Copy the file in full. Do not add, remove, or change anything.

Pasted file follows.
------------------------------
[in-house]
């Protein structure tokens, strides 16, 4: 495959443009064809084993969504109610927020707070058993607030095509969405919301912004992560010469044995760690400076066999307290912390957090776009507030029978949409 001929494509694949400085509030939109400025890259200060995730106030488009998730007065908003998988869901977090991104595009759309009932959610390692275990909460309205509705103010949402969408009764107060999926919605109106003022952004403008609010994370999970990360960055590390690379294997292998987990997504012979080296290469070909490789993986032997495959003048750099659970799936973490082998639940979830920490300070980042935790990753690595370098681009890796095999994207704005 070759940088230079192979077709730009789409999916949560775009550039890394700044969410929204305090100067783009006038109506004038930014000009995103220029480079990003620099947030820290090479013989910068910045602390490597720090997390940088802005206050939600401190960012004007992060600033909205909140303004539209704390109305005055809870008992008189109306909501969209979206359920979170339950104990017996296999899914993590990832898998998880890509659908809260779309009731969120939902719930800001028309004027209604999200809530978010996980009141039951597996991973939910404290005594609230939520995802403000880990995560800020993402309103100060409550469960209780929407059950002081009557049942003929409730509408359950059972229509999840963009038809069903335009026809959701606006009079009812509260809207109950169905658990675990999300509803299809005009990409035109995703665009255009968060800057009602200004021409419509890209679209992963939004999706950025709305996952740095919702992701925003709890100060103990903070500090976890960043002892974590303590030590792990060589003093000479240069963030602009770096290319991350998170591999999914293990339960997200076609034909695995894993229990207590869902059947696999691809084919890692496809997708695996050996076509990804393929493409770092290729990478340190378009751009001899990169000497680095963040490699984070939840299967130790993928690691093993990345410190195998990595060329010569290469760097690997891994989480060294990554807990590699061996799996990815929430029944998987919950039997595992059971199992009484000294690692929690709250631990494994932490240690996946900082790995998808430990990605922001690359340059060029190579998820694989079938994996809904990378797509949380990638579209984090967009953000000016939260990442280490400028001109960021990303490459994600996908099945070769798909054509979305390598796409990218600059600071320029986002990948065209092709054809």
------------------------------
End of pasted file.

[in-house]
């Protein structure tokens, strides 16, 4: 495959443009064809084993969504109610927020707070058993607030095509969405919301912004992560010469044995760690400076066999307290912390957090776009507030029978949409 001929494509694949400085509030939109400025890259200060995730106030488009998730007065908003998988869901977090991104595009759309009932959610390692275990909460309205509705103010949402969408009764107060999926919605109106003022952004403008609010994370999970990360960055590390690379294997292998987990997504012979080296290469070909490789993986032997495959003048750099659970799936973490082998639940979830920490300070980042935790990753690595370098681009890796095999994207704005 070759940088230079192979077709730009789409999916949560775009550039890394700044969410929204305090100067783009006038109506004038930014000009995103220029480079990003620099947030820290090479013989910068910045602390490597720090997390940088802005206050939600401190960012004007992060600033909205909140303004539209704390109305005055809870008992008189109306909501969209979206359920979170339950104990017996296999899914993590990832898998998880890509659908809260779309009731969120939902719930800001028309004027209604999200809530978010996980009141039951597996991973939910404290005594609230939520995802403000880990995560800020993402309103100060409550469960209780929407059950002081009557049942003929409730509408359950059972229509999840963009038809069903335009026809959701606006009079009812509260809207109950169905658990675990999300509803299809005009990409035109995703665009255009968060800057009602200004021409419509890209679209992963939004999706950025709305996952740095919702992701925003709890100060103990903070500090976890960043002892974590303590030590792990060589003093000479240069963030602009770096290319991350998170591999999914293990339960997200076609034909695995894993229990207590869902059947696999691809084919890692496809997708695996050996076509990804393929493409770092290729990478340190378009751009001899990169000497680095963040490699984070939840299967130790993928690691093993990345410190195998990595060329010569290469760097690997891994989480060294990554807990590699061996799996990815929430029944998987919950039997595992059971199992009484000294690692929690709250631990494994932490240690996946900082790995998808430990990605922001690359340059060029190579998820694989079938994996809904990378797509949380990638579209984090967009953000000016939260990442280490400028001109960021990303490459994600996908099945070769798909054509979305390598796409990218600059600071320029986002990948065209092709054809």